US Evangelicals Fuel Oppression of Gay Ugandans
“Americans’ Role Seen in Uganda Anti-Gay Push”
The New York Times reports this week on the revelation that anti-gay legislation proposed last year in Uganda was supported by lectures from visiting American Evangelical Christians. Uganda’s Anti-Homosexuality Bill of 2009 threatens the death penalty for those convicted of engaging in homosexual acts, which has elicited diplomatic uproar from aid donor countries – including the United States – for its appalling violation of human rights. Recent pressure has forced a back-down from capital punishment, but some acts will still be punishable with life imprisonment. Extreme conservatism on issues of sexuality is common within African societies, and various nations prosecute homosexuality as a crime, but this recent legislation makes conditions for gays in Uganda amongst the worst on the continent.
Western missionaries have had an interest in Africa since before colonisation (i.e. Sir David Livingstone of exploration fame), and in recent decades Evangelical Christians have been active in sometimes surprising ways – in the 1980s Evangelicals helped supply and fund some of the worst rebel groups in Africa on the basis that they were ‘anti-Communist’. Under the G.W. Bush administration Evangelicals gained great political influence over American aid finance, using AIDS-related health funding to push an ideological position on family planning that emphasised abstinence and punished nations that educated about contraception or abortion. Uganda’s family-values policies were commended by the Bush administration, and high-profile American Evangelicals like the Reverend Rick Warren, who has compared homosexuality to paedophilia, have toured the nation.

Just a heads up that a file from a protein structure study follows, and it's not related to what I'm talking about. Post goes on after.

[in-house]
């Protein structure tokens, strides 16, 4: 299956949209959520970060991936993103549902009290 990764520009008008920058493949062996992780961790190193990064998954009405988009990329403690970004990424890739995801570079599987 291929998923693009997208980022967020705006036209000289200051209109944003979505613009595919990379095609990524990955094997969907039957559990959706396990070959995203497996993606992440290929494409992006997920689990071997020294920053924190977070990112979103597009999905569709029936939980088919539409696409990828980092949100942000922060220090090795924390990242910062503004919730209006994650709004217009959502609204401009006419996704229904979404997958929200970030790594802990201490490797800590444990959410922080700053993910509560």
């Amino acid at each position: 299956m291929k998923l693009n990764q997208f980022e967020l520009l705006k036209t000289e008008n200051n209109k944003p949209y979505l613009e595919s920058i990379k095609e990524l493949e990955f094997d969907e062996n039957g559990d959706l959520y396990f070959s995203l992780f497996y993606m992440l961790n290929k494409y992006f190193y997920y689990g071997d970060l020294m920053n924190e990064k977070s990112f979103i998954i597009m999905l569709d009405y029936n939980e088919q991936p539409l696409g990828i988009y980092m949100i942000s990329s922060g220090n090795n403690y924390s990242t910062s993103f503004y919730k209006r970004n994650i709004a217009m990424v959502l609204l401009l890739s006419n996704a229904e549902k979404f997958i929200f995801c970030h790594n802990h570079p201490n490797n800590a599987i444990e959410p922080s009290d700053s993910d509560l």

In this case, three American Evangelical Christians arrived in Uganda in March 2009, presenting themselves as ‘experts’ on homosexuality and how to ‘cure’ it. The three were Scott Lively, who has written books about homosexuality, such as ‘7 Steps to Recruit-Proof Your Child’; Caleb Lee Brundidge, who claims to be a ‘former gay man’ who now leads ‘healing seminars’; and Don Schmierer, a missionary from Exodus International, an organisation whose mission focuses on preaching against homosexuality.
These three were guest speakers at a conference surrounding what Ugandan organiser Stephen Langa describes as, “the gay agenda — that whole hidden and dark agenda”. While the Evangelicals now distance themselves from the Ugandan legislation, during the conference they spent days lecturing “thousands of Ugandans, including police officers, teachers and national politicians”, on how to make gay people straight, and how “the gay movement” aims “to defeat the marriage-based society and replace it with a culture of sexual promiscuity”. Their lectures certainly helped create an atmosphere conducive to the development of the Anti-Homosexuality Bill, in a region already ideologically-dominated by religions both modern and primeval. Scott Lively has also acknowledged meeting with Ugandan lawmakers to discuss the Bill, though he now says he is disappointed that the legislation is so harsh (he had perhaps suggested a lesser punishment?).
Ugandan gay rights activists say they have long had to endure harassment, assaults and death threats; and lesbians have sometimes been targeted for “correctional rape”, with the additional risk of HIV infection. However, following the Bill they are now worried there could be an atmosphere that encourages lynchings in an already violent society, where conservative Christian groups hold enormous influence. While it cannot be said that these modern missionaries are the root cause of Uganda’s reactionary social values, it is pretty obvious that America’s well-funded conservative propaganda machine, and its continuing influence over US government policies, helps to motivate hate crimes both internationally and at home. They also provide funding, training and connections for conservative organisations and figures worldwide, perpetuating the high-level political influence of homophobic demagogues in the developing world. At the very least the three Evangelical representatives helped to intellectually-legitimise proposals that elements in Uganda were preparing to implement, firming-up their support within the Ugandan ‘middle classes’. The US radical-right is clearly a global threat to human rights, peace and democracy, and I’m sure I’ll be writing more about them in the future.